Revolution.Aero Uplift: Broadening Horizons with Cavorite (X5)
There is no doubt that science fiction writer HG Wells was ahead of his time. But he did not know by how much. His character Dr Cavor in the 1901 novel, The First Men in the Moon, invented a gravity-defying substance called cavorite.
Some 120 years later, Canada-based startup Horizon Aircraft is calling its five-seater eVTOL the Cavorite X5. Horizon is targeting long range, regional air travel. The vehicle has been designed to carry four passengers and one pilot.
Brandon Robinson told Revolution.Aero he has always been an aviator. As have the two generations before him. His grandfather was a war pilot and father is the co-founder and lead engineer of Horizon. Robinson flew before he learned to walk – at six-months-old – and went on to fly F-18s for the Canadian Air Force.
Brian Robinson, Brandon’s father, has always been a mechanical engineer. He once built an aircraft from scrap metal and has an eye on manufacturing anything he designs, said Brandon.
About two years ago, the company started working on the Cavorite X5, a machine with a “special wing system” designed to spend “99% of the time like a normal aircraft”. It has now completed 200 test flights with its subscale prototype.
Robinson said: “Most eVTOLs carry around a lot of batteries for that vertical take-off and landing portion. And then throughout the entire mission they have very high drag, very slow configurations.”
Horizon’s solution lay in the way birds fly: “long, efficient, low drag, normal wing-borne lift”.
“The hybrid electric power system allows us to save a huge amount of battery weight,” he said. The eVTOL is powered by an electric motor coupled with a conventional gas burning engine.
“We get a lot of push back until people realise it’s hybrid electric. Gas has 40 times the energy density,” said Robinson. “They say, ‘No wonder you guys can go as far as you can go. Because one, you return to normal aircraft mode and two, you’re carrying gas on board. Those two things make a lot of aerospace engineering sense.”
The Cavorite hopes to carry passengers over 280m/h (450 km/h) over a 310-mile (500 kms) range.
Operating and variable costs
Horizon has projected the operating costs involved to fly the Cavorite X5 in a number of different models.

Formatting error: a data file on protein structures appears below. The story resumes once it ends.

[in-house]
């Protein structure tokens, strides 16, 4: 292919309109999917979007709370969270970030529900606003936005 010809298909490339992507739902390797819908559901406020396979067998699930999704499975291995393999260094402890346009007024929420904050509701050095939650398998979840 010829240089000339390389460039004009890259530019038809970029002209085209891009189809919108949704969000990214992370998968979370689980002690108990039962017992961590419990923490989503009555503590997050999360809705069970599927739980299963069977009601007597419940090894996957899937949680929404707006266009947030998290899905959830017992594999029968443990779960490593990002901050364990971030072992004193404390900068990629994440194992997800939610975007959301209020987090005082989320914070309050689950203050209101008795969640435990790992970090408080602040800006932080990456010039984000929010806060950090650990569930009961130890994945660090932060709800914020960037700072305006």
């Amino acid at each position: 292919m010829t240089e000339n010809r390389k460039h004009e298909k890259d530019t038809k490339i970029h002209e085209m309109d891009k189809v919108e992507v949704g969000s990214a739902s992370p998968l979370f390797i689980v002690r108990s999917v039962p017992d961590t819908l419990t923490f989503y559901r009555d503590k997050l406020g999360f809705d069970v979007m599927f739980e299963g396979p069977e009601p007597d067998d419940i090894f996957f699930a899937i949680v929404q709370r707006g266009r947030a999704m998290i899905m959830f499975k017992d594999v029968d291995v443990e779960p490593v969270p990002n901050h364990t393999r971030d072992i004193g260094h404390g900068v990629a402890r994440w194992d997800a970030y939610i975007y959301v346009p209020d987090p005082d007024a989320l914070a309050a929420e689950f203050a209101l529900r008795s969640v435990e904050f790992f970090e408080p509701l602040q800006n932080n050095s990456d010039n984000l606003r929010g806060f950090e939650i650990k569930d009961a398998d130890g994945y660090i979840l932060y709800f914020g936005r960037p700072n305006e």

Robinson said: “I like to point simply to the aircraft’s variable operating costs. Where a helicopter might cost about $1000/hr to operate (we will exclude the amortised costs of the airframes, even though Cavorite X5 will cost less per unit), we are about 15% of that so about $150-$200 per hour.”
These figures include maintenance costs spread over a reasonable operational year (about 400-500 hours) and fuel costs. Robinson told Revolution.Aero the figures were much lower because the vehicle uses an internal combustion engine as opposed to a turbine.
“In general, other research corroborates this demonstrating anywhere from a 15%-26% operational cost savings over a helicopter,” he added.
When carrying four passengers over 100-mile trips (average) at 220mp/h (350km/h), Horizon estimates $2.75 cost per seat mile for the customer. Robinson said the figure is based on the low-cost hybrid power system and efficient forward flight over regional (i.e., 100+ mile) ranges.
Competitors Archer Aviation and Joby Aviation are expected to charge about $3.30 and about $3.00 per seat mile for their services respectively.
A recent merger with autonomous vehicles company Astro Aerospace has meant Horizon will have the resources to build a larger prototype in the next few months, according to Robinson.
The merger is also set to accelerate Astro’s passenger carrying Alta and Elroy programmes.
”The testing of the Cavorite X5’s sub-scale prototype has exemplified to the global eVTOL market that Horizon’s engineered design is the new standard,” said Astro CEO Bruce Bent. “The soon-to-be completed acquisition of Horizon is expected to add tremendous value to the combined entity as we move towards the expected commercial launch of the X5 into the growing $46.7bn eVTOL aircraft market.”
Binding agreement of acquisition with Astro Aerospace
Early use cases for Horizon’s aircraft will be to replace some of the current helicopter missions.
“Any missions that do not require long hover durations but are currently served by helicopters – that’s going to be the very short-term replacement,” said Robinson.
In the longer term, Robinson said the company could look into last mile air cargo, medical evacuation (medevac) and disaster relief missions.
The design was conceptualised with large cargo space in the back.
First customers are likely to be private individuals, followed by commercial carriers that “see immediate replacement for a significant portion of the helicopter mission sets”.
The Cavorite X5 is estimated to be priced at around $3.5m, which comes in slightly lower than competitor Archer Aviation, 200 of whose vehicles were pre-ordered by United Airlines at $5m a unit. Robinson also said it was lower than the $5m-$7m helicopter range. Entry to commercial service will be in the next few years, based on the plans decided with Astro.
For vertical flight, the aircraft’s wings slid open to reveal the fans. These will close for forward flight. The Cavorite is also able to take-off from a runway, should the vertical flight function be affected.
Robinson said the company will consider full autonomy and all-electric flight in the longer term.
HG Wells would be thrilled, especially if an eVTOL manufacturer was to go to the Moon. Or maybe some SPACs will get there first.